I give up on Gadwalls and head back to Almo in hopes of a last minute score on Cassin’s Finches or Bushtits. An hour later, I am at the office unloading 40-pound bags of black oil sunflower seeds.  Out the window, I see a pick-up pull-up.  We are closed on winter Sundays, but I am always ready to serve.  Low and behold it is Rob and Cindy from Twin Falls, driving an hour and a half in hopes of listing the Northern Goshawk and Lesser Goldfinch at the feeders. I had posted earlier in the week these arrivals to Facebook.  The odds of seeing the Goshawk today are only slightly better than my future summit of Everest, but the Lesser Goldfinch is quickly “bagged.”

In separate vehicles we caravan to Smoky Mountain Campground.  Rob needs a Juniper Titmouse.  Cindy is in Sunday shoes, and waits in the truck while Rob and I walk the frozen loop.  Snow and ice crunch below our boots, making it difficult to hear even a raven.  We talk of future birding trips, and the respectable showing we both have made in January.  Still, we can’t help but feel a stronger finish is within reach.  We scurry to add one or more before sunset.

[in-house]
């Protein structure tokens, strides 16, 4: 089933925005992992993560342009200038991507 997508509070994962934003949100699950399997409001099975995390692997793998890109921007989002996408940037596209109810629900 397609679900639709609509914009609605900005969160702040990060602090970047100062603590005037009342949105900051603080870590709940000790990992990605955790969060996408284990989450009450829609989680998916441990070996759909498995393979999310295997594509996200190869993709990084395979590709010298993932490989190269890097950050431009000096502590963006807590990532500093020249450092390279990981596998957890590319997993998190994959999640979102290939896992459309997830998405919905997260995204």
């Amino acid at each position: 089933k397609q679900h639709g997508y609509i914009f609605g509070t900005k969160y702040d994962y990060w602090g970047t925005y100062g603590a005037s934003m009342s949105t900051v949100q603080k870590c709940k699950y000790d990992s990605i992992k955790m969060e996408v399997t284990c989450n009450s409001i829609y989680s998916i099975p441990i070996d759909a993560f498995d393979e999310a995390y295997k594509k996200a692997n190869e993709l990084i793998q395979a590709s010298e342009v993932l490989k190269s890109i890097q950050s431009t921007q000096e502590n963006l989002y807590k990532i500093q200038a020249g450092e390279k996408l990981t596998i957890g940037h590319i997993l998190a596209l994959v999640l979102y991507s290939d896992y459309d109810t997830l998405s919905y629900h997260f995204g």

Despite the cold, I lower the window and drive slowly out of the campground. My plan is to stop every 50 yards and attempt to call in a titmouse.  Instead I catch the faint chips and twitters of Bushtit.  I jump out, and signal for Rob to cut his engine.  They are here somewhere in the tall sagebrush just north of the road.  Rob can hear them too, and their quick dash here and there focus our attention.  Finally, dangling upside down on a dried sagebrush flower stalk, is #84 Bushtit. High fives and cheers quickly follow.  We are emboldened to get one more.

With Rob and Cindy following, I proceed toward Bath Rock, stopping at the occasional pinyon-juniper woodland to call out for Cassin’s Finches.  The only thing we get is colder.  The sun is slipping behind Mount Mahogany.  At Bath Rock, snow drifts thoroughly obstruct further progress. At 4:30 p.m., we are the only ones in the entire park.  It is here we must make our final stand for January.  A Townsend’s Solitaire takes note atop a naked aspen snag.  He hears my Cassin’s call, and probably muses, “its too early for them.”